Different classes do better against different monsters… there are physical damage based monsters, magic based ones, monsters that cast a lot of spells devoted to making your hand size smaller, other monsters devoted to hitting you hard (even if it does damage to them). As you play you’ll learn which monsters to charge into and which ones to avoid unless you’re playing certain classes.

And you’ll die a *LOT*.

But it’s okay. Just one more attempt. One more dungeon. One more treasure. Hey, you’re only 100 gold away from buying an upgrade. Just one more. Just one more. Just one more.

So… what are you playing?

(Picture is HG Wells playing a war game from Illustrated London News (25 January 1913))

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Jaybird is Birdmojo on Xbox Live and Jaybirdmojo on Playstation's network. He's been playing consoles since the Atari 2600 and it was Zork that taught him how to touch-type. If you've got a song for Wednesday, a commercial for Saturday, a recommendation for Tuesday, an essay for Monday, or, heck, just a handful a questions, fire off an email to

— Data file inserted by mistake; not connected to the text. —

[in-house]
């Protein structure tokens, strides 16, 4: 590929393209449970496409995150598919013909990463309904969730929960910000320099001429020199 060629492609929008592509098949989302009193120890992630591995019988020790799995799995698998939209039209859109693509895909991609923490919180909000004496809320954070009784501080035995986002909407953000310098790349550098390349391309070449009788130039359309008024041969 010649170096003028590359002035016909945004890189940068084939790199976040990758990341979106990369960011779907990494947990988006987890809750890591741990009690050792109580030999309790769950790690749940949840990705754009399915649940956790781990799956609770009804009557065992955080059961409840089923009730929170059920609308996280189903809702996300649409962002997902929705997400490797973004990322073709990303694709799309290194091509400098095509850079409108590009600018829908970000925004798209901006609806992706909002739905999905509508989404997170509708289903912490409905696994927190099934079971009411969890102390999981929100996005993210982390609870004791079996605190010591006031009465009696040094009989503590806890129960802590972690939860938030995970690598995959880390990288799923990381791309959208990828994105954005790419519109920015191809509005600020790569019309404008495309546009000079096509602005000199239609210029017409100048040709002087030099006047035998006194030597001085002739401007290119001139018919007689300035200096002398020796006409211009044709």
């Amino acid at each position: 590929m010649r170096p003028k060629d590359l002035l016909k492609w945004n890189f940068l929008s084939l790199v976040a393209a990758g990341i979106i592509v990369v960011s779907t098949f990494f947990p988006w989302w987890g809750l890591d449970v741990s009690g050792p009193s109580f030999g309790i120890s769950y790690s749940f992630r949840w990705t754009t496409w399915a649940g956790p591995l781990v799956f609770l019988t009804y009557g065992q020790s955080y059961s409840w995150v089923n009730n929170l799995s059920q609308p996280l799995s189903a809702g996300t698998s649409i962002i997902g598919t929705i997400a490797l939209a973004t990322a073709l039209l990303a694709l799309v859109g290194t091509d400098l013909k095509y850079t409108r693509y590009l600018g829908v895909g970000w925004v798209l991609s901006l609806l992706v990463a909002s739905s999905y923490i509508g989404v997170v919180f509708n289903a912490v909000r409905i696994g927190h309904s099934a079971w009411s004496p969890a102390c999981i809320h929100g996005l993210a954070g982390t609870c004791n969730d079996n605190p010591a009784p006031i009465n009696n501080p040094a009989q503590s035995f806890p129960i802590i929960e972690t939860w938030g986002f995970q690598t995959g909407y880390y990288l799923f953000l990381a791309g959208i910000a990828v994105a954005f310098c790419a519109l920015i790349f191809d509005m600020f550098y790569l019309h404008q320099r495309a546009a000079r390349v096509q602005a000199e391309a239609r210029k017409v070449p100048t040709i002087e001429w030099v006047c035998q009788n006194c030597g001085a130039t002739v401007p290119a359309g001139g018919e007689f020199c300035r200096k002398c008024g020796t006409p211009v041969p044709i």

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2 thoughts on “Saturday!

  1. I just started playing Divinity: Original Sin 2.

    I had trouble getting into the first one, mostly because it was impossible to work out what you were supposed to be doing at any point. As such the game tended to involve blundering around looking for plot, and hoping you didn’t run into something that would wipe your party.

    But so far the plot is proceeding more coherently for the sequel, and its really nice to play an RPG that is more focused on choices than action. The first part of the game (this isn’t a spoiler its in the game’s promotion) is escaping from a prison colony, and I’ve identified three distinct ways of doing it, and there are probably others I’ve missed.